A Beginner’s Guide to Running 10K

If this year’s ASICS London 10K is your first race, or maybe just your first in a while then you’ll need to walk before you can run – quite literally. ASICS FrontRunner and personal trainer Ania is here to help though.

Getting Moving

How do we start? Simple – by putting on some running trainers, stepping out the door, placing one foot in front of the other and moving a little faster than walking pace. VOILA! You’re now officially a runner! Whether you’re a complete beginner or it’s your first race, we’re here to help you.

At the start you shouldn’t stress on running the entire distance in one go. Use the walk/run/walk method – walk for 2 minutes, run for 2 minutes and then again walk. You can gradually build into longer intervals of running and decrease your walking time. Build it up slowly and don’t be ashamed to walk. Everyone starts somewhere and we’ve all been there. Soon you’ll be able to run the distance with only a short amount of walking and then you’ll be able to run the entire distance.

Find your comfortable running pace and don’t start off too fast. We all have a comfortable pace – this is a speed where we can jog and chat casually without being out of breath. It’s very easy to start off running too fast, so we need to reign this in before you overexert yourself, which could lead to injuries. Our bodies need to adapt, which may take some time. However, this will build a stronger running base long-term. Be patient.

Remember that this is a lot of stress on the body if you’re a beginner. Even if the first run went well, give your body some time to recover. Try not to get too enthusiastic and train every day. Let your body adapt and build your fitness slowly. Always remember to stretch after your runs and also to refuel and hydrate.

Warm Up and Recover Right

Warm up and recovery are extremely important, whether you’re a beginner or a professional, make sure you warm up and do dynamic stretches before your run. Once you’ve finished, keep the body moving by walking or shaking out. Three examples of recovery techniques are:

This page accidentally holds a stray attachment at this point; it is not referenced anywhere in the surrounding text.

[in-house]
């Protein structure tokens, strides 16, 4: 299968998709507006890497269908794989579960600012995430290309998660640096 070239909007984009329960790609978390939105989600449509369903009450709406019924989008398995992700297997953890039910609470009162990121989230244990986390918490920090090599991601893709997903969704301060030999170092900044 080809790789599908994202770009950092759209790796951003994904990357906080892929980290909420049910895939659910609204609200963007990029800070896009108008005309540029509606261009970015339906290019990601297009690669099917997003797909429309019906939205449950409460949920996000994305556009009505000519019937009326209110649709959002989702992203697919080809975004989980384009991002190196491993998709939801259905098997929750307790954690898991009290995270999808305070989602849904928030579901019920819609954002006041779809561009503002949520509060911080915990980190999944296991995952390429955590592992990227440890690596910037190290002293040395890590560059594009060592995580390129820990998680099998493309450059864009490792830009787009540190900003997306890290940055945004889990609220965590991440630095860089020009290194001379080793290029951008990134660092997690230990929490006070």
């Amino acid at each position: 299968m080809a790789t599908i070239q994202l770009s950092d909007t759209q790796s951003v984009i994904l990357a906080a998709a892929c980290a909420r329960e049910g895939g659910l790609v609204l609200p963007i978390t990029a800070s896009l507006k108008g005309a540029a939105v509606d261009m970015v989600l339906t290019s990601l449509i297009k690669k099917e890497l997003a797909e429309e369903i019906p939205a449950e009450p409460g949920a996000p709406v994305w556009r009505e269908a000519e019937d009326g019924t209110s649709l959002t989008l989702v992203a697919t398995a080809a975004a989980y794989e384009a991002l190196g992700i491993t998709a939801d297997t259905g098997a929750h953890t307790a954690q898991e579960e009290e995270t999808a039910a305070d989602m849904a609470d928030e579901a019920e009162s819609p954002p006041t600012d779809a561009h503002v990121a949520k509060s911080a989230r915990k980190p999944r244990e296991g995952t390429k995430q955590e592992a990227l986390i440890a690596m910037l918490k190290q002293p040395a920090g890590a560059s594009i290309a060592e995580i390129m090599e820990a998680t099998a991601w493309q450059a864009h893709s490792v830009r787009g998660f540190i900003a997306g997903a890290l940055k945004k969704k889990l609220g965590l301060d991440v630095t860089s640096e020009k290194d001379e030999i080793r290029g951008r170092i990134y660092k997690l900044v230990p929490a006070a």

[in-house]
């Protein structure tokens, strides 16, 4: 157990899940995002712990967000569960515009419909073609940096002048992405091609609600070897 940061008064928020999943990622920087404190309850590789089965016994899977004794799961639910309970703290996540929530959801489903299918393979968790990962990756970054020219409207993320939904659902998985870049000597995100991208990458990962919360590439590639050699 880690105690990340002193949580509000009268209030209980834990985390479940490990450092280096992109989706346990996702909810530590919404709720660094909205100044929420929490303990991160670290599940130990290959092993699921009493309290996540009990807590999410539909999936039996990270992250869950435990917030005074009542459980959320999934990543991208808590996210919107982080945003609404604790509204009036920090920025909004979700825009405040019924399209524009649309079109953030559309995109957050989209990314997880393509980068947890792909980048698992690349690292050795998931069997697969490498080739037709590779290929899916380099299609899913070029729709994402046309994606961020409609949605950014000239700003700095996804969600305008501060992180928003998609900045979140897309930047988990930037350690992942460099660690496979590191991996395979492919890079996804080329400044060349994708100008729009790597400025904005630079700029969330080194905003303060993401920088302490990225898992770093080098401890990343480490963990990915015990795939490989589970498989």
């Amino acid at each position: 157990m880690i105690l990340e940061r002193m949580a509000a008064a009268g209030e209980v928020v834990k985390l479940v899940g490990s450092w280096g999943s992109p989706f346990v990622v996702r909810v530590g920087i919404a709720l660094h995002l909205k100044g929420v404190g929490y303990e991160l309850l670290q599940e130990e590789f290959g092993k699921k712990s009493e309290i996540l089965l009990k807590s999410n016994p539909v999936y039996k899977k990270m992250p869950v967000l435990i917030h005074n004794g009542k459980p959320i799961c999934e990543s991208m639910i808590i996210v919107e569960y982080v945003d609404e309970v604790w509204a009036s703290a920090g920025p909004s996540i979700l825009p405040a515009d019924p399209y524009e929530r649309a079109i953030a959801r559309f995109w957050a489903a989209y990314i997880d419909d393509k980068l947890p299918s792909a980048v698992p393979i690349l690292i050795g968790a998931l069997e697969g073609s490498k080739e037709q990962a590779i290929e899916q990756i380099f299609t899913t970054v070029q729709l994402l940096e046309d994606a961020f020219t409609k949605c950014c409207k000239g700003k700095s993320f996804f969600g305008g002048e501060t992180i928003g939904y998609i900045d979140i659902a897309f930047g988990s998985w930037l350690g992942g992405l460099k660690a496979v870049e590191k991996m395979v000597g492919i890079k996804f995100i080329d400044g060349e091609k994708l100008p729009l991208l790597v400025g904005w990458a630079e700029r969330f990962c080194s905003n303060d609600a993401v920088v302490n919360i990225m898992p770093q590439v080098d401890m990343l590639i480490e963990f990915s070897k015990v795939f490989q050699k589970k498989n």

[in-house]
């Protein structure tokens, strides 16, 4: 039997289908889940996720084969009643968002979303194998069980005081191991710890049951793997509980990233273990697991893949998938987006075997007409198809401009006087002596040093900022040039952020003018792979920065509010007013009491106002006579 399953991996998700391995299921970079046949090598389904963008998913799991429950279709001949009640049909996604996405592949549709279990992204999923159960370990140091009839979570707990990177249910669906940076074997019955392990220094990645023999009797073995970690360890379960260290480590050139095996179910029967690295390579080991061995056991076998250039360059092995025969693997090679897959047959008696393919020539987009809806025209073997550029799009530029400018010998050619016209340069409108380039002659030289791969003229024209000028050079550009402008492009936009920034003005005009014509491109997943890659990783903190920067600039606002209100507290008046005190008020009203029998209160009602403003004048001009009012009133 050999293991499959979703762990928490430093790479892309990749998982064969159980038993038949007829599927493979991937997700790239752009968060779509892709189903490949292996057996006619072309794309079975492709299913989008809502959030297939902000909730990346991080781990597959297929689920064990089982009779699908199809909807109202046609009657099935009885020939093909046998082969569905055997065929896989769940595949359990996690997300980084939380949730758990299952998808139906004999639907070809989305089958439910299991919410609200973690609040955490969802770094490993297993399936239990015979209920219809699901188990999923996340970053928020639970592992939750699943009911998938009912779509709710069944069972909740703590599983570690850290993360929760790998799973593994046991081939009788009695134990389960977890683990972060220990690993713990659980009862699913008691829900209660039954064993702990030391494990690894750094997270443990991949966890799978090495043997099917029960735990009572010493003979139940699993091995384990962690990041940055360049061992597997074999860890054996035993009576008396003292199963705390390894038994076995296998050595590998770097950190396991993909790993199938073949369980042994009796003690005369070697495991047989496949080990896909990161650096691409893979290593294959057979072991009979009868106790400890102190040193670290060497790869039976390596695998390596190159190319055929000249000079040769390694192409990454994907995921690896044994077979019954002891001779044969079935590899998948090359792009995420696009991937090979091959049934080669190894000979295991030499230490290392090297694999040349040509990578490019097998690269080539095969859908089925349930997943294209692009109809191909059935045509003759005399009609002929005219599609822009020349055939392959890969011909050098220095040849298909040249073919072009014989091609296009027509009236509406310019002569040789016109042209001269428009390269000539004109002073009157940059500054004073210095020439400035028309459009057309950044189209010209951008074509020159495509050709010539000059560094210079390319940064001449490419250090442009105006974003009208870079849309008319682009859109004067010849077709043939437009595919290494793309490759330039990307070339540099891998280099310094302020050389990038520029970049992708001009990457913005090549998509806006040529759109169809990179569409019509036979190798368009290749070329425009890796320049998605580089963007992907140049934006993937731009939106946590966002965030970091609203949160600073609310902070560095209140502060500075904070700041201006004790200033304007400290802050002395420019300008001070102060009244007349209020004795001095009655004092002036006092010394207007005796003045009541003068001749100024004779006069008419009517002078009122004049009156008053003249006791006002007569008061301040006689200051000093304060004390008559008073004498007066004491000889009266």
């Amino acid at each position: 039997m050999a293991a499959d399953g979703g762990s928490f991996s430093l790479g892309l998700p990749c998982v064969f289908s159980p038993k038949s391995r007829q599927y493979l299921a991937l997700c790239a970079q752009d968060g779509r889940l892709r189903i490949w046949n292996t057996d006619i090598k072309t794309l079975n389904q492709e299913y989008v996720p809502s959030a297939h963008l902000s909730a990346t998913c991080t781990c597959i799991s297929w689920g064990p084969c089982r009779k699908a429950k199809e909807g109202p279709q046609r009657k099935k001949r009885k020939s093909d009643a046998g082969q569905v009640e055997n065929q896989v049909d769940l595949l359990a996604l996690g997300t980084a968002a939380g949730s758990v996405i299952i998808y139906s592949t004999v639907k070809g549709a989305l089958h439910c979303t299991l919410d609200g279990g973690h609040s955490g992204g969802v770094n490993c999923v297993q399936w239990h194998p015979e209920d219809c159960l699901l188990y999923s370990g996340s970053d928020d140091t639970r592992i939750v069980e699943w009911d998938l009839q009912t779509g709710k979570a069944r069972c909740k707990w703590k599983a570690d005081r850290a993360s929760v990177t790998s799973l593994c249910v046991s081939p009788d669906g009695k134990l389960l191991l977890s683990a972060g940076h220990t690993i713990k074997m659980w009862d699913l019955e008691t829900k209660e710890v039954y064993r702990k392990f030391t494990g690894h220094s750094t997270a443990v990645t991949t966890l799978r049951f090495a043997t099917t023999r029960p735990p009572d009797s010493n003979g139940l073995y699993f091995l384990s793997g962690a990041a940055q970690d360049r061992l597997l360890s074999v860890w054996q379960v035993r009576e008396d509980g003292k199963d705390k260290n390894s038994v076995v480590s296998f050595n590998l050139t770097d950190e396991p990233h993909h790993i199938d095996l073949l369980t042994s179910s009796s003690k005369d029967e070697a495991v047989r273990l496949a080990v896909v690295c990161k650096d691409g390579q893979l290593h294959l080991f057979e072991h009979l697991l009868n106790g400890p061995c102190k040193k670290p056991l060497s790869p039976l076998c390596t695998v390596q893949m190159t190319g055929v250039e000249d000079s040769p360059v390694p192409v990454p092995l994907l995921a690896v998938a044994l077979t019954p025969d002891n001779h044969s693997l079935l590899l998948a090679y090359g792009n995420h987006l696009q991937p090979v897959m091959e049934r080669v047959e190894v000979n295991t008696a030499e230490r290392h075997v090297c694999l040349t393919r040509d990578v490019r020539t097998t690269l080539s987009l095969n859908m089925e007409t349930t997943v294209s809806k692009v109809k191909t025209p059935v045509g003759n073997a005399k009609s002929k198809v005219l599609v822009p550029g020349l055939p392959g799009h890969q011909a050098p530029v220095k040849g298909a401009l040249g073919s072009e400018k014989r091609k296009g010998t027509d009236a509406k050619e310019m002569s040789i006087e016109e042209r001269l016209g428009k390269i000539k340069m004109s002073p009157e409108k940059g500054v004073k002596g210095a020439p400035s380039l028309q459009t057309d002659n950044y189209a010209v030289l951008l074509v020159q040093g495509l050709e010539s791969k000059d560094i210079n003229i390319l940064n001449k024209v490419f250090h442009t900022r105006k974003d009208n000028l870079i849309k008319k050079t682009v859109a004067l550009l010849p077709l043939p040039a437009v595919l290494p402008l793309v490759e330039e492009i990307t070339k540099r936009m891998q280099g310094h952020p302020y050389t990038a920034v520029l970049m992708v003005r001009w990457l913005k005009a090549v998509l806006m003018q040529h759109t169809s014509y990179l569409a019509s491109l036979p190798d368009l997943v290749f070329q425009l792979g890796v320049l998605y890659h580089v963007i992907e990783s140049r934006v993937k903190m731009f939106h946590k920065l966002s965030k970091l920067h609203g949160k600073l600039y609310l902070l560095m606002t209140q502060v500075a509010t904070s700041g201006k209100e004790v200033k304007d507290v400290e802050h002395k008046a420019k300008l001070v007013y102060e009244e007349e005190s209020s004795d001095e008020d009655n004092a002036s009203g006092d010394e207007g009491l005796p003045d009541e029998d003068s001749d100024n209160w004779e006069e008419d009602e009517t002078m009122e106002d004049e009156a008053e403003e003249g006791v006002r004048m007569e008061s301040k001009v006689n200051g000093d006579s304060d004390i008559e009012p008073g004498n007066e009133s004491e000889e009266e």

• Stretching
  • Using a foam roller
  • Sports massage
  • Ice bath
  • Epsom Salts bath

These will help reduce muscle pain, inflammation and soreness.

Drinking plenty of fluids will help flush out any lactic acid, and reduce post-workout soreness, so drink up!

Nail Technique and Form

Pay attention to your technique. Make sure you’re landing softly on your feet, not over striding and relaxing your upper body. As you relax your shoulders you should have a natural swing in the arms, which helps to rotate the hips. Short, easy steps are the way forward. Gradually you’ll be able to build into longer, faster strides.

If you’re training for your first race then why not attempt the length of the course with the walk/run/walk method to get a feel for the distance and time on your feet? For example if you’re running your first 10k then see how long it takes you to walk/run 6 miles or 10 kilometres and set that as a goal to beat each time. Once you build your running stamina that time should start to decrease and will give you an amazing sense of achievement and also an indication on how you are doing. Eventually you should be able to run the entire distance without stopping. However, do not stress if you do need to stop and walk. We’ve all done it!